Forest water balance model
- Silva Joint Research Unit
Water from precipitation can be broken down into two elements depending on its transit speed in the water cycle. The distinction between blue water and green water was first proposed by Falkenberg in the work published in 1995.
When it rains, one part of the water that reaches the ground contributes to what is known as blue water (from surface run-off and percolation to the groundwater table). The rest constitutes green water:
Green and Blue water. Source : Falkenmark and Rockström 2005.
Blue water is used by businesses and households and generally returns to the cycle after it has been treated. Blue water used for agricultural purposes (irrigation) or collected in woods, however, is not returned to circulation but stays linked to agricultural products or is transpired to return to the atmosphere as green water.
Green water is necessary for feeding and maintaining processes at the heart of the ecosystems as well as the functions, goods and services generated by these ecosystems. At the same time, it can be used to provide blue water to society. Adaptation to climate change will need to consider how this trade-off is managed to ensure a steady supply of water to trees, animals and humans.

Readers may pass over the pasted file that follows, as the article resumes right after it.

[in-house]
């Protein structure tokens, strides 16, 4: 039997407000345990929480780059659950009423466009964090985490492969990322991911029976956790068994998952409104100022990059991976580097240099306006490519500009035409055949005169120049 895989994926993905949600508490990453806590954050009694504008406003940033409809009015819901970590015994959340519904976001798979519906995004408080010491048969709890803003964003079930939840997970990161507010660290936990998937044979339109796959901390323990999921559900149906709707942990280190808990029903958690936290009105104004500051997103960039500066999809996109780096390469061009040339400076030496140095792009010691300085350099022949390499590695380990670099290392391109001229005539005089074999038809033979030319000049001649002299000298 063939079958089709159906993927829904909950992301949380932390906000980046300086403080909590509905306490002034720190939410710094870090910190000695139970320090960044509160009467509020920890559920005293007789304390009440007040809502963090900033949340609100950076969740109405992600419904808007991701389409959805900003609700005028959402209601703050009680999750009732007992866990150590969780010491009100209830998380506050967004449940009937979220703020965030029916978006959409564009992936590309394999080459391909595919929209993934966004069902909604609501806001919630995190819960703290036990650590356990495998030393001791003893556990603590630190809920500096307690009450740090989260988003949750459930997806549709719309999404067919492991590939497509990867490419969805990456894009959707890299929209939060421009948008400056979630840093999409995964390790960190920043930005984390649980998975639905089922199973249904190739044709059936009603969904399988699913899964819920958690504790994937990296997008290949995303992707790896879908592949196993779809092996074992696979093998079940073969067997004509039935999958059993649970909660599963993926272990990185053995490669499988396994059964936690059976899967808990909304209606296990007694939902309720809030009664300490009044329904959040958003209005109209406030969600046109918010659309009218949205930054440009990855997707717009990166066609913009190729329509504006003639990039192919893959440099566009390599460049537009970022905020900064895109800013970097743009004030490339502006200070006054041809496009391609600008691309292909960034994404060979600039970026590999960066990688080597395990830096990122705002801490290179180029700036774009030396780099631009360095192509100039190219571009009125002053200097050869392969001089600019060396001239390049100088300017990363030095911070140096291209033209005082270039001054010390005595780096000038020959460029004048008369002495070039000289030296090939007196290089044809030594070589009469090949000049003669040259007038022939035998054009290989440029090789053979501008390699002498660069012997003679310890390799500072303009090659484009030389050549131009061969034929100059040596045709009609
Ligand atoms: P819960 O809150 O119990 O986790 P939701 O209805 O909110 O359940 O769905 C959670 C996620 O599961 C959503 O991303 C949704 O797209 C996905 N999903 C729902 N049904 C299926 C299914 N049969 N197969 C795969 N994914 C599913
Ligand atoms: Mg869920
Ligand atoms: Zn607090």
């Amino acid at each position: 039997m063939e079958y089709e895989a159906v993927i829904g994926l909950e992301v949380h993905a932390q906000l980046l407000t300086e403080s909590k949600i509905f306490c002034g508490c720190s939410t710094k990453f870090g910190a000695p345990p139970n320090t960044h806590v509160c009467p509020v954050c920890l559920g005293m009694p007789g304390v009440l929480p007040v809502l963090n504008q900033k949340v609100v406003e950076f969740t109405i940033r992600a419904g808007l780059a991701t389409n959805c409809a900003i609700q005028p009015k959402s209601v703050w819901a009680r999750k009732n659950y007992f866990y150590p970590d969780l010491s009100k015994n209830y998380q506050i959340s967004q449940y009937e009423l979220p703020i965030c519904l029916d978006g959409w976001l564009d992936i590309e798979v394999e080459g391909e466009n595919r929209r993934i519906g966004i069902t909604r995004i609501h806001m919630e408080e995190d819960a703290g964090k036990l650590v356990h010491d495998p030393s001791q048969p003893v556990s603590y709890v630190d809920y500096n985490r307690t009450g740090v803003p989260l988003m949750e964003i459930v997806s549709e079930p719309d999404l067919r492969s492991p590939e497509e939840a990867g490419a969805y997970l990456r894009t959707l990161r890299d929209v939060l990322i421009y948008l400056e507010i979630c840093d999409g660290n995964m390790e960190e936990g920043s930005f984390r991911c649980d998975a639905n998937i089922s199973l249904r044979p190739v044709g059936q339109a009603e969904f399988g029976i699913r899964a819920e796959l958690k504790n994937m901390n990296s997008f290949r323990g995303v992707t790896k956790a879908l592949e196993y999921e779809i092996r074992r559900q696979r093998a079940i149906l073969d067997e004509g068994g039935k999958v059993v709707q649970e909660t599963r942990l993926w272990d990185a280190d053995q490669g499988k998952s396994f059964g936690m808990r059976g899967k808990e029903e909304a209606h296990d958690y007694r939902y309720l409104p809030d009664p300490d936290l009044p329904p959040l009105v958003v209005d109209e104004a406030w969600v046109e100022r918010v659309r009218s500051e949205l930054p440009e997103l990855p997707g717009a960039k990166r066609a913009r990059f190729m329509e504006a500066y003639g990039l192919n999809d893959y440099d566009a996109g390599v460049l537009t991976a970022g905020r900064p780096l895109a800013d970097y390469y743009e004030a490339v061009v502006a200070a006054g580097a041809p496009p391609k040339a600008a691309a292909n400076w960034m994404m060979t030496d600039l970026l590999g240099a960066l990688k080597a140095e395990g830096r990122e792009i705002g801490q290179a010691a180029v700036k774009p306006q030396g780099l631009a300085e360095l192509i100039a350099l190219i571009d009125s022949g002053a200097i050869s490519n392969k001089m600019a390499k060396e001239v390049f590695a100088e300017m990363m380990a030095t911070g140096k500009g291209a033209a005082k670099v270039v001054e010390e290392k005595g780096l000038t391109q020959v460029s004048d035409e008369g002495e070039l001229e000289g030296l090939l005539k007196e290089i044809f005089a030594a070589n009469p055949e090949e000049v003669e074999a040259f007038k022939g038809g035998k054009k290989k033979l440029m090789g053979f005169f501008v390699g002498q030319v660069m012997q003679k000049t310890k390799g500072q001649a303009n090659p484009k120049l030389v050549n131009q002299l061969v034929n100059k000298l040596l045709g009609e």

In addition to maintaining a healthy ecosystem, forest ecosystems contribute to regulation functions and related ecosystem services: regulating ecological processes, biogeochemical cycles and biospheric processes. Further, forests actively contribute to the regulation of carbon balance levels, the climate (via actual evapotranspiration), the regulation and supply of water, to soil formation and conservation and to the cycles of mineral elements.
The management of watersheds modulates the flow of water both upstream and downstream; the head of a wooded watershed area produces green water upstream and reduces blue water downstream.
Useful references :
Falkenmark M., Rockström J. (2006) The New Blue and Green Water Paradigm: Breaking New Ground for Water Resources Planning and Management. Journal of Water Resources Planning and Management, May-June 2006, 129-132.